Council Selects Two Voting Options

Last evening (August 27, 2019) the Lowell City Council chose the two finalists of the six voting system options presented by the settlement of the federal Voting Rights lawsuit brought against the city in 2017. The vote was unanimous, 8 to 0 (Councilor Cirillo was absent) for the two finalists which were:

Option 2B – Mixed District and At Large (8/3). Eight council districts with one elected from each plus three councilors elected citywide. Four school committee districts (each consisting of two council districts) with one member elected from each plus two members elected citywide. Mayor elected as before and serves as seventh member of the school committee. Membership of council would increase from current 9 to 11.

Option 3 – Ranked Choice Voting. Same system as currently in place with nine councilors and six school committee members all elected at-large citywide, except ranked choice voting is used.

These two options will go on the ballot as non-binding referendum questions in the November 5, 2019 city election. I believe they will be presented as two separate questions rather than a single “either/or” question. Regardless of how people vote, councilors will be required to select one of these as the system to be used in the 2021 election and beyond. That selection must be made by December 3, 2019 in accordance with the terms of the settlement.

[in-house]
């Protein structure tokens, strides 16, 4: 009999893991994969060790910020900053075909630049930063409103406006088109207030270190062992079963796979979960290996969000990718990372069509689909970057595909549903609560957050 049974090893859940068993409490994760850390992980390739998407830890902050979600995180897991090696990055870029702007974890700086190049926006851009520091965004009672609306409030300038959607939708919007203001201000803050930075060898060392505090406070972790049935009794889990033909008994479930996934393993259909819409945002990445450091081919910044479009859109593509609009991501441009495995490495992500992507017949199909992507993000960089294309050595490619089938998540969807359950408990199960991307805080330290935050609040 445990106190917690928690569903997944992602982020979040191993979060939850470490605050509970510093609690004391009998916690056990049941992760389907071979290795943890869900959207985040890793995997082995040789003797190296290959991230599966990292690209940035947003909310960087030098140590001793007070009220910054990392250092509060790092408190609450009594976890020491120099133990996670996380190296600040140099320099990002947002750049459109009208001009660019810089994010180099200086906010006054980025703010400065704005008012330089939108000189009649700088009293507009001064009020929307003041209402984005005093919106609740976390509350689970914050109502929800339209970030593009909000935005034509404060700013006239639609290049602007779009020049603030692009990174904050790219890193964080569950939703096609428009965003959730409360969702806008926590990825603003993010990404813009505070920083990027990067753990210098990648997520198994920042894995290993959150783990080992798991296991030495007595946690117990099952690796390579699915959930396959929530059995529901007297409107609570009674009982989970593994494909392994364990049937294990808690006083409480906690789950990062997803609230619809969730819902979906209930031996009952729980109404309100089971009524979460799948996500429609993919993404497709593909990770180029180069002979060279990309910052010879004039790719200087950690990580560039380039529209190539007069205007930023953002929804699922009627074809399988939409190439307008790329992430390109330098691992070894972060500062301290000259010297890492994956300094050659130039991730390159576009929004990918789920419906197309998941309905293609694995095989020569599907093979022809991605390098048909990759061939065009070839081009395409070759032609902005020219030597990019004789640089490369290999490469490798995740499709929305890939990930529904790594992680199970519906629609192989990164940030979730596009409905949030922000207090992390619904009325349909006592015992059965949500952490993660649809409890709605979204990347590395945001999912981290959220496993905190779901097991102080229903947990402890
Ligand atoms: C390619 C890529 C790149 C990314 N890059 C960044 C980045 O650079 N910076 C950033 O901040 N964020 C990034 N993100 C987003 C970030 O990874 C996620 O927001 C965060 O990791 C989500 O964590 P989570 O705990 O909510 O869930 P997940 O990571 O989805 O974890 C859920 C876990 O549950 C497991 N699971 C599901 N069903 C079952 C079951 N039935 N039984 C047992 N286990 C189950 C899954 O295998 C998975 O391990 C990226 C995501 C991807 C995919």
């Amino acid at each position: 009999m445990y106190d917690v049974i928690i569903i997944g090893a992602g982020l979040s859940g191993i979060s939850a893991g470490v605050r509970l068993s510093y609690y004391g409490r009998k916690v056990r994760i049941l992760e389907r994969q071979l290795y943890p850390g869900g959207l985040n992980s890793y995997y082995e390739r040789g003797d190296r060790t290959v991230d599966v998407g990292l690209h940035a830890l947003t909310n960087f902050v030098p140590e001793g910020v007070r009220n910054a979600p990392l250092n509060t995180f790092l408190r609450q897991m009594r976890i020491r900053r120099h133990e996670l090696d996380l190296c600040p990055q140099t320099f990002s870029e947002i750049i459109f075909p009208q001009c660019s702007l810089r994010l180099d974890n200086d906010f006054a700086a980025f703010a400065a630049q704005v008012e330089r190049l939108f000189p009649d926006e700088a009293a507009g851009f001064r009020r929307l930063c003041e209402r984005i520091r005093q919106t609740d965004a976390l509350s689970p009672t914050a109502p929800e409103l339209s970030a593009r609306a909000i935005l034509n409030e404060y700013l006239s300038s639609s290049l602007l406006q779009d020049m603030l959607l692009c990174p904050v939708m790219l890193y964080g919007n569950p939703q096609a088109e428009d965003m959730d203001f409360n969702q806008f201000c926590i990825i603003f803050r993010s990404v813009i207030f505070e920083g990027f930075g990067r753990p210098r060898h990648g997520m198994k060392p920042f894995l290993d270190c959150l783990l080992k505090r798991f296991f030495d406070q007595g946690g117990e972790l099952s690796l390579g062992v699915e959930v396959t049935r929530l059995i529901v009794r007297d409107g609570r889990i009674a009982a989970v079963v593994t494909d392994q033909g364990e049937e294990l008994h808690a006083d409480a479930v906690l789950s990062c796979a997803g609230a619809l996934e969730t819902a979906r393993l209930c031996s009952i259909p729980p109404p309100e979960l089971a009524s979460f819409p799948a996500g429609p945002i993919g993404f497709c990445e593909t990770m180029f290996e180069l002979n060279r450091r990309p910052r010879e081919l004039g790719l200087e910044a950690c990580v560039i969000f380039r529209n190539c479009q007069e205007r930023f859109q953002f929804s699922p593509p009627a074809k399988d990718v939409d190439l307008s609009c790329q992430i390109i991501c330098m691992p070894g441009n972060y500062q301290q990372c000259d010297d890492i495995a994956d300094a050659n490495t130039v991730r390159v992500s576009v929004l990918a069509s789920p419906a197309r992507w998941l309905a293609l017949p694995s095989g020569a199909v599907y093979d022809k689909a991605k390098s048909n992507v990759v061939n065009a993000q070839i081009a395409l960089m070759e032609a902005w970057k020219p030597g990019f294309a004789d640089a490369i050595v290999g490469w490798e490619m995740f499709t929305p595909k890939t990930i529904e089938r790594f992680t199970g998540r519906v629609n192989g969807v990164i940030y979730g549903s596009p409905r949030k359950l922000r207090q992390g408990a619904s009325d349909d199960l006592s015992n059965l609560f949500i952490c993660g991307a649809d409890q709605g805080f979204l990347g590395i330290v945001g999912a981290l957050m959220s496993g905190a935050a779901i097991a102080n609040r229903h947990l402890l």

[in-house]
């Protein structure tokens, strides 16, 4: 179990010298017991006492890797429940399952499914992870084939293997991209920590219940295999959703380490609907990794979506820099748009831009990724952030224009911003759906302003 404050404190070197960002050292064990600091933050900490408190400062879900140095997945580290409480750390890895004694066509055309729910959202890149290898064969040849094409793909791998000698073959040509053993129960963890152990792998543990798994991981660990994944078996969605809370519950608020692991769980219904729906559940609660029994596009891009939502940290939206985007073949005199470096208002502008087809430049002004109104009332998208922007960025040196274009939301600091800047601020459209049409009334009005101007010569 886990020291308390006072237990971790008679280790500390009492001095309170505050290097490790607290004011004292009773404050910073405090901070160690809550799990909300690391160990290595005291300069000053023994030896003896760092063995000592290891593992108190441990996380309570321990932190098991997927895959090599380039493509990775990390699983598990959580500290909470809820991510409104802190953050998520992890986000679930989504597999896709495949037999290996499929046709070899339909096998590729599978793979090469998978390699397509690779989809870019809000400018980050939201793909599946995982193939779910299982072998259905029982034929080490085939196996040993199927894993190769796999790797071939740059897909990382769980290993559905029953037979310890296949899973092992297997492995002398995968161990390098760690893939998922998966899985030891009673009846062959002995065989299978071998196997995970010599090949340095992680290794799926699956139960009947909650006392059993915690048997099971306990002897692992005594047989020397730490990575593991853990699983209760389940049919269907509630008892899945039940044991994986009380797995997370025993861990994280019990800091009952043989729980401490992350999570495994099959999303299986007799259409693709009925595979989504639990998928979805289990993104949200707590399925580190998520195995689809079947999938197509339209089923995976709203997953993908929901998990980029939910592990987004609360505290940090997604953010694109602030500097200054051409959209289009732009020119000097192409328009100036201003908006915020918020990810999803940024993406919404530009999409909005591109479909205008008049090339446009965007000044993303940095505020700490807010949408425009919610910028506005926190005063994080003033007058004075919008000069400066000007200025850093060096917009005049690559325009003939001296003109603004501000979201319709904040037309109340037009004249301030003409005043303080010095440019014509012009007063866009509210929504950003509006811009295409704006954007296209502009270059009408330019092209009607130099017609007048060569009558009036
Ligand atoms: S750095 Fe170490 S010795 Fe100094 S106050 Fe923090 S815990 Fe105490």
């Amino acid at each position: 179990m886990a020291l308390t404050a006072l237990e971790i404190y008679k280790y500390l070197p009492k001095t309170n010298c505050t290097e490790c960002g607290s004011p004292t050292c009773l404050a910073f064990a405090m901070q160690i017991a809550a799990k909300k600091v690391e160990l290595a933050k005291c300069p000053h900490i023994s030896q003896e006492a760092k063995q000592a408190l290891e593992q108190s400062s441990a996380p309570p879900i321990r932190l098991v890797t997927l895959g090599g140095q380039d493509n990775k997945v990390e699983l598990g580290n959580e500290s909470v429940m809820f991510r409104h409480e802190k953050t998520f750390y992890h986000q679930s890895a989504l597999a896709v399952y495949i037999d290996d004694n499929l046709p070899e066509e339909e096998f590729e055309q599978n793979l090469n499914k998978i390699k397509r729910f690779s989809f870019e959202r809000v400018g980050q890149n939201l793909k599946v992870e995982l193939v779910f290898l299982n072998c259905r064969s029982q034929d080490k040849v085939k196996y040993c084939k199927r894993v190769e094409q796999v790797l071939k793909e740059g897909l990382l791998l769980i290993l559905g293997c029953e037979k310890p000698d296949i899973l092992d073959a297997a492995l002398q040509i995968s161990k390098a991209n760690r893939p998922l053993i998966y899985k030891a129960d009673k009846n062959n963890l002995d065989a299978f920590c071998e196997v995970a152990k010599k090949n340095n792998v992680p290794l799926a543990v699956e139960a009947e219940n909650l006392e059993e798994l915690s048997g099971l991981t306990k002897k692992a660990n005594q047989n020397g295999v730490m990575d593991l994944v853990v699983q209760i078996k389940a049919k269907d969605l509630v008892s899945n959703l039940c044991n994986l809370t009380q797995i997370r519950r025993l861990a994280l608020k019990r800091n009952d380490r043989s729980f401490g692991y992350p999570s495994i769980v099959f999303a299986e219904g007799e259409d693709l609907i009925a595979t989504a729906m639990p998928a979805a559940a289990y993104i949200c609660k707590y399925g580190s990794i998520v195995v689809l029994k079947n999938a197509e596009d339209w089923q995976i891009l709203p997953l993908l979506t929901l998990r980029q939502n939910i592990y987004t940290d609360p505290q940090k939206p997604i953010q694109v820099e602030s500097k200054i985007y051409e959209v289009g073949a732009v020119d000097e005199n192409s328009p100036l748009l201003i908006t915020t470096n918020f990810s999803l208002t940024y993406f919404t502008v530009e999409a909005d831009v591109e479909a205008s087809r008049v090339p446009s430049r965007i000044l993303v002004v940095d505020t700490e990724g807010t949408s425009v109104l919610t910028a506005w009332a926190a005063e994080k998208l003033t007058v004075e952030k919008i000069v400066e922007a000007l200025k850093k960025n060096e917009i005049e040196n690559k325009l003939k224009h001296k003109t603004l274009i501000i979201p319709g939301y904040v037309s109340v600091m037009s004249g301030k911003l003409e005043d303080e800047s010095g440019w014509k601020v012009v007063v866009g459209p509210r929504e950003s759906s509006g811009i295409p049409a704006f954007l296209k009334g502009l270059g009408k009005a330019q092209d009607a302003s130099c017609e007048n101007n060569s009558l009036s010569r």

I’ll revisit this issue from time to time to discuss the good and bad of both of these options. For now, I’ll close by saying that my prediction in Sunday’s blog post was accurate. Here is what I wrote then:

What do I think is going to happen Tuesday night? I predict that Option 2B (8 district and 3 at large councilors) will be one of the finalists selected by councilors. This “hybrid” system seems to be what everyone was expecting, mostly because that’s what is used in other Massachusetts cities like Boston, Springfield and Lawrence. While councilors voting for the 8/3 mix might get some grief for increasing the size of the council by two members, the other mixed options provide only one or two at-large councilors, hardly enough to make any difference (and much harder to get elected to if you’re an incumbent).

I predict that Option 3 (Ranked Choice Voting) will be the second finalist. This option seems the least disruptive in that it does not require districts to be drawn and it also gives current incumbents hope of re-election in the future since at least some of them would be ousted in a mostly district system given where they all live.

 

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